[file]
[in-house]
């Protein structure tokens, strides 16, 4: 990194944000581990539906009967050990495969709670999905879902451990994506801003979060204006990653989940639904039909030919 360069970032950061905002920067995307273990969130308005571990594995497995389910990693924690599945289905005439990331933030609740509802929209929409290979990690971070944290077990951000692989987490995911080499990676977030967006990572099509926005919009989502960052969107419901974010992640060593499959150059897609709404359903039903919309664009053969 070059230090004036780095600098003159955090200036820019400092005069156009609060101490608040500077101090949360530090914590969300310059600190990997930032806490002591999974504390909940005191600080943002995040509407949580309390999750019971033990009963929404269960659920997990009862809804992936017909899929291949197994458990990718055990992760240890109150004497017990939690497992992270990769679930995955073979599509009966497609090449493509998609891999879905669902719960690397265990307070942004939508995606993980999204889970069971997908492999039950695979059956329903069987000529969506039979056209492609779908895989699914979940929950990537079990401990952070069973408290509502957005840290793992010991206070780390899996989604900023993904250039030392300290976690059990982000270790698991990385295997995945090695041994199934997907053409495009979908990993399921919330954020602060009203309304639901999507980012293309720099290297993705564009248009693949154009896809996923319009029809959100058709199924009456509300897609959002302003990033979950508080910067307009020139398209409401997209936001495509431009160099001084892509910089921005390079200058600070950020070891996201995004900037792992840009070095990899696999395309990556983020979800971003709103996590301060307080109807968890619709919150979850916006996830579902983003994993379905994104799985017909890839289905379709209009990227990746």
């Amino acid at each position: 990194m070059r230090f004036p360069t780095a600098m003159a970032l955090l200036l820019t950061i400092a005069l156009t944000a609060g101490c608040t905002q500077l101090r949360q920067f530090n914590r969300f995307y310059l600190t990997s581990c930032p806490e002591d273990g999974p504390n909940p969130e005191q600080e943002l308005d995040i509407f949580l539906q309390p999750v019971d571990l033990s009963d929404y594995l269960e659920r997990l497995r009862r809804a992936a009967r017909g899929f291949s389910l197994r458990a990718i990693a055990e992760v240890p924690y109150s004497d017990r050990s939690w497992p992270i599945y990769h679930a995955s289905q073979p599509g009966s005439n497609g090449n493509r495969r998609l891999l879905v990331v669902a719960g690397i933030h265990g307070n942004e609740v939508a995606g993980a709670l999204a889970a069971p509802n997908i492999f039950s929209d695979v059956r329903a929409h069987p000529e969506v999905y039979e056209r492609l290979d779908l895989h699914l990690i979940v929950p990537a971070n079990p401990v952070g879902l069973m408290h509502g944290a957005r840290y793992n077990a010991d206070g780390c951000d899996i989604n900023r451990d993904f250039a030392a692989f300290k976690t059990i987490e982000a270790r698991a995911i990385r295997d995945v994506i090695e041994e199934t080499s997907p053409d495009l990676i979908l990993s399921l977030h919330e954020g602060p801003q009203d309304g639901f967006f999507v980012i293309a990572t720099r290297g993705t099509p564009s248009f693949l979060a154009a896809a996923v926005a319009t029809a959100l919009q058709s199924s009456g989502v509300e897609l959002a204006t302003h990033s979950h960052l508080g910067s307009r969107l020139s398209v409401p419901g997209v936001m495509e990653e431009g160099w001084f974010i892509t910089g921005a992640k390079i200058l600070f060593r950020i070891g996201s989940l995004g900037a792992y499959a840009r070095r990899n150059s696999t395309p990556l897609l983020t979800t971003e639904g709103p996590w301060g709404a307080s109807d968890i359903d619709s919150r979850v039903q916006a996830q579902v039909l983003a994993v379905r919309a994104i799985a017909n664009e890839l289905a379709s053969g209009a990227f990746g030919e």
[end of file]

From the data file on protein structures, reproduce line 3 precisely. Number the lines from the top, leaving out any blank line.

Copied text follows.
């Amino acid at each position: 990194m070059r230090f004036p360069t780095a600098m003159a970032l955090l200036l820019t950061i400092a005069l156009t944000a609060g101490c608040t905002q500077l101090r949360q920067f530090n914590r969300f995307y310059l600190t990997s581990c930032p806490e002591d273990g999974p504390n909940p969130e005191q600080e943002l308005d995040i509407f949580l539906q309390p999750v019971d571990l033990s009963d929404y594995l269960e659920r997990l497995r009862r809804a992936a009967r017909g899929f291949s389910l197994r458990a990718i990693a055990e992760v240890p924690y109150s004497d017990r050990s939690w497992p992270i599945y990769h679930a995955s289905q073979p599509g009966s005439n497609g090449n493509r495969r998609l891999l879905v990331v669902a719960g690397i933030h265990g307070n942004e609740v939508a995606g993980a709670l999204a889970a069971p509802n997908i492999f039950s929209d695979v059956r329903a929409h069987p000529e969506v999905y039979e056209r492609l290979d779908l895989h699914l990690i979940v929950p990537a971070n079990p401990v952070g879902l069973m408290h509502g944290a957005r840290y793992n077990a010991d206070g780390c951000d899996i989604n900023r451990d993904f250039a030392a692989f300290k976690t059990i987490e982000a270790r698991a995911i990385r295997d995945v994506i090695e041994e199934t080499s997907p053409d495009l990676i979908l990993s399921l977030h919330e954020g602060p801003q009203d309304g639901f967006f999507v980012i293309a990572t720099r290297g993705t099509p564009s248009f693949l979060a154009a896809a996923v926005a319009t029809a959100l919009q058709s199924s009456g989502v509300e897609l959002a204006t302003h990033s979950h960052l508080g910067s307009r969107l020139s398209v409401p419901g997209v936001m495509e990653e431009g160099w001084f974010i892509t910089g921005a992640k390079i200058l600070f060593r950020i070891g996201s989940l995004g900037a792992y499959a840009r070095r990899n150059s696999t395309p990556l897609l983020t979800t971003e639904g709103p996590w301060g709404a307080s109807d968890i359903d619709s919150r979850v039903q916006a996830q579902v039909l983003a994993v379905r919309a994104i799985a017909n664009e890839l289905a379709s053969g209009a990227f990746g030919e």